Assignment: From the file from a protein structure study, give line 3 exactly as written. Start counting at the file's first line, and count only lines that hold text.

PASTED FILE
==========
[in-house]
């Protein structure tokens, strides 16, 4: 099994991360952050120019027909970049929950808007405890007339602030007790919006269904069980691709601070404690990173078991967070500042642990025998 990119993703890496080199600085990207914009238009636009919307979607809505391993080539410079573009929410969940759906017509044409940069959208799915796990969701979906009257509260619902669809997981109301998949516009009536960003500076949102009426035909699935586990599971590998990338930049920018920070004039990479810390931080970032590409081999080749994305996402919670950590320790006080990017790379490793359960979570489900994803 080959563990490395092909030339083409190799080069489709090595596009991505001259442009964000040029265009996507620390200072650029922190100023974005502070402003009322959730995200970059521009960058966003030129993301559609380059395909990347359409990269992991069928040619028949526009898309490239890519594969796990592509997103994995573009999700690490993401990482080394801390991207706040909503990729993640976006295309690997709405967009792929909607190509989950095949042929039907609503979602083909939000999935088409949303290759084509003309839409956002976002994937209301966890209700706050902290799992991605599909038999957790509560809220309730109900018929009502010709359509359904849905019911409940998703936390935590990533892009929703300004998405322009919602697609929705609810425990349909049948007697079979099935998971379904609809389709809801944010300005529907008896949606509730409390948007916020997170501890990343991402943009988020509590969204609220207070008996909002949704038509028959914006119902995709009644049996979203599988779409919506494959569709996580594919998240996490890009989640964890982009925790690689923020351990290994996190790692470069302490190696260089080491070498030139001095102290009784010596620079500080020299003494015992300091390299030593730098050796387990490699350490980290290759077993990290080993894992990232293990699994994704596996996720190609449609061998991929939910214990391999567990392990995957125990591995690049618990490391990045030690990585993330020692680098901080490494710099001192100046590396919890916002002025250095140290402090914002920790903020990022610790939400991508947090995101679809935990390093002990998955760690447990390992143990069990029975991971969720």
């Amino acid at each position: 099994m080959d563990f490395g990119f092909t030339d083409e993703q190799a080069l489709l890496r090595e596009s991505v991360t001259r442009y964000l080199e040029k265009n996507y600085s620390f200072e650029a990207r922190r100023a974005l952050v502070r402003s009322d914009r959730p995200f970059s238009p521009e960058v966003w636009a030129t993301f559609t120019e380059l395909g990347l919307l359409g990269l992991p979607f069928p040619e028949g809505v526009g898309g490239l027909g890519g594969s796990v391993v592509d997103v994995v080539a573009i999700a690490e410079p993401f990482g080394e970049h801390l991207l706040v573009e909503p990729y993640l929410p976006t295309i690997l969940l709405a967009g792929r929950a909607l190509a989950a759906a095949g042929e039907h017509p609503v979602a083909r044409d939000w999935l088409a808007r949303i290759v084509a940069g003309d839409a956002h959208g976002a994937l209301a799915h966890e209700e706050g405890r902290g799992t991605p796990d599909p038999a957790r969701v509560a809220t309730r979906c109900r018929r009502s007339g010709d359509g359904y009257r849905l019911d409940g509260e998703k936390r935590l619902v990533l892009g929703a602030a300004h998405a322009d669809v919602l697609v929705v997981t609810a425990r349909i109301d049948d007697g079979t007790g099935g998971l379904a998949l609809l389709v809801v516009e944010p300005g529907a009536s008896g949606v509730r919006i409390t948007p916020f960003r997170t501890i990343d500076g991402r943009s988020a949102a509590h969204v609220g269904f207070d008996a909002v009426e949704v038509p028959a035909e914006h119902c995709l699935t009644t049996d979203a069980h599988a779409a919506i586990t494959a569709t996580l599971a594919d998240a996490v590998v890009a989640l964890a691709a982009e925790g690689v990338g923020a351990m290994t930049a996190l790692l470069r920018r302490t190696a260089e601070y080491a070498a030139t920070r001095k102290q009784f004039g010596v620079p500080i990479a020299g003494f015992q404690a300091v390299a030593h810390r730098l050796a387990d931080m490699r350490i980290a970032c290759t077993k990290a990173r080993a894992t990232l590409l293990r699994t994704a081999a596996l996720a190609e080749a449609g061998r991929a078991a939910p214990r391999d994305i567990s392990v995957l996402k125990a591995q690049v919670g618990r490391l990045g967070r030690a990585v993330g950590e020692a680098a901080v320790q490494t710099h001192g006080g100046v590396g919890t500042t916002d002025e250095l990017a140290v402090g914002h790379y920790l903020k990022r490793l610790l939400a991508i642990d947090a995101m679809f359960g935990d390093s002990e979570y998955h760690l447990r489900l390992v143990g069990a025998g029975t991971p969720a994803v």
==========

């Amino acid at each position: 099994m080959d563990f490395g990119f092909t030339d083409e993703q190799a080069l489709l890496r090595e596009s991505v991360t001259r442009y964000l080199e040029k265009n996507y600085s620390f200072e650029a990207r922190r100023a974005l952050v502070r402003s009322d914009r959730p995200f970059s238009p521009e960058v966003w636009a030129t993301f559609t120019e380059l395909g990347l919307l359409g990269l992991p979607f069928p040619e028949g809505v526009g898309g490239l027909g890519g594969s796990v391993v592509d997103v994995v080539a573009i999700a690490e410079p993401f990482g080394e970049h801390l991207l706040v573009e909503p990729y993640l929410p976006t295309i690997l969940l709405a967009g792929r929950a909607l190509a989950a759906a095949g042929e039907h017509p609503v979602a083909r044409d939000w999935l088409a808007r949303i290759v084509a940069g003309d839409a956002h959208g976002a994937l209301a799915h966890e209700e706050g405890r902290g799992t991605p796990d599909p038999a957790r969701v509560a809220t309730r979906c109900r018929r009502s007339g010709d359509g359904y009257r849905l019911d409940g509260e998703k936390r935590l619902v990533l892009g929703a602030a300004h998405a322009d669809v919602l697609v929705v997981t609810a425990r349909i109301d049948d007697g079979t007790g099935g998971l379904a998949l609809l389709v809801v516009e944010p300005g529907a009536s008896g949606v509730r919006i409390t948007p916020f960003r997170t501890i990343d500076g991402r943009s988020a949102a509590h969204v609220g269904f207070d008996a909002v009426e949704v038509p028959a035909e914006h119902c995709l699935t009644t049996d979203a069980h599988a779409a919506i586990t494959a569709t996580l599971a594919d998240a996490v590998v890009a989640l964890a691709a982009e925790g690689v990338g923020a351990m290994t930049a996190l790692l470069r920018r302490t190696a260089e601070y080491a070498a030139t920070r001095k102290q009784f004039g010596v620079p500080i990479a020299g003494f015992q404690a300091v390299a030593h810390r730098l050796a387990d931080m490699r350490i980290a970032c290759t077993k990290a990173r080993a894992t990232l590409l293990r699994t994704a081999a596996l996720a190609e080749a449609g061998r991929a078991a939910p214990r391999d994305i567990s392990v995957l996402k125990a591995q690049v919670g618990r490391l990045g967070r030690a990585v993330g950590e020692a680098a901080v320790q490494t710099h001192g006080g100046v590396g919890t500042t916002d002025e250095l990017a140290v402090g914002h790379y920790l903020k990022r490793l610790l939400a991508i642990d947090a995101m679809f359960g935990d390093s002990e979570y998955h760690l447990r489900l390992v143990g069990a025998g029975t991971p969720a994803v």